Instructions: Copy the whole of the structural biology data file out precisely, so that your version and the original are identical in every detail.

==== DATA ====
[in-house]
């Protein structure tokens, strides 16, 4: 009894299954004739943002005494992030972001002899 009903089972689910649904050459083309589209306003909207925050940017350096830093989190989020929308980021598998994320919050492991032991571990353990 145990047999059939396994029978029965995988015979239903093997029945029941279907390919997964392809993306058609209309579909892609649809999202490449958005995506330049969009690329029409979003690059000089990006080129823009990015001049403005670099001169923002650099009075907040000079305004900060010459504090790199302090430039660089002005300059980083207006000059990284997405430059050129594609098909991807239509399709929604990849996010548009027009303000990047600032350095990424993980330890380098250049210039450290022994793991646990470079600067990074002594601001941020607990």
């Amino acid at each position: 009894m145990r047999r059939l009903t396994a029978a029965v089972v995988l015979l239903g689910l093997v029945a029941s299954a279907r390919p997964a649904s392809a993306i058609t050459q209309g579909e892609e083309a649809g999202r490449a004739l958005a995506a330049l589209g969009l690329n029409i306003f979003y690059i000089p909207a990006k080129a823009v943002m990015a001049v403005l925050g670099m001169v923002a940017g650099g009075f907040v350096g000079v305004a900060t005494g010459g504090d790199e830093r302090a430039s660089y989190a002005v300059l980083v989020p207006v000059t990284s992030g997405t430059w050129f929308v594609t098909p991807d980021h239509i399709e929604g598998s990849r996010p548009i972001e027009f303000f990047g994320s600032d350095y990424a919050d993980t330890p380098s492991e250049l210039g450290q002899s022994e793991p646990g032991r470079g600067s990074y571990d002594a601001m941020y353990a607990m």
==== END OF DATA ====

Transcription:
[in-house]
């Protein structure tokens, strides 16, 4: 009894299954004739943002005494992030972001002899 009903089972689910649904050459083309589209306003909207925050940017350096830093989190989020929308980021598998994320919050492991032991571990353990 145990047999059939396994029978029965995988015979239903093997029945029941279907390919997964392809993306058609209309579909892609649809999202490449958005995506330049969009690329029409979003690059000089990006080129823009990015001049403005670099001169923002650099009075907040000079305004900060010459504090790199302090430039660089002005300059980083207006000059990284997405430059050129594609098909991807239509399709929604990849996010548009027009303000990047600032350095990424993980330890380098250049210039450290022994793991646990470079600067990074002594601001941020607990």
């Amino acid at each position: 009894m145990r047999r059939l009903t396994a029978a029965v089972v995988l015979l239903g689910l093997v029945a029941s299954a279907r390919p997964a649904s392809a993306i058609t050459q209309g579909e892609e083309a649809g999202r490449a004739l958005a995506a330049l589209g969009l690329n029409i306003f979003y690059i000089p909207a990006k080129a823009v943002m990015a001049v403005l925050g670099m001169v923002a940017g650099g009075f907040v350096g000079v305004a900060t005494g010459g504090d790199e830093r302090a430039s660089y989190a002005v300059l980083v989020p207006v000059t990284s992030g997405t430059w050129f929308v594609t098909p991807d980021h239509i399709e929604g598998s990849r996010p548009i972001e027009f303000f990047g994320s600032d350095y990424a919050d993980t330890p380098s492991e250049l210039g450290q002899s022994e793991p646990g032991r470079g600067s990074y571990d002594a601001m941020y353990a607990m």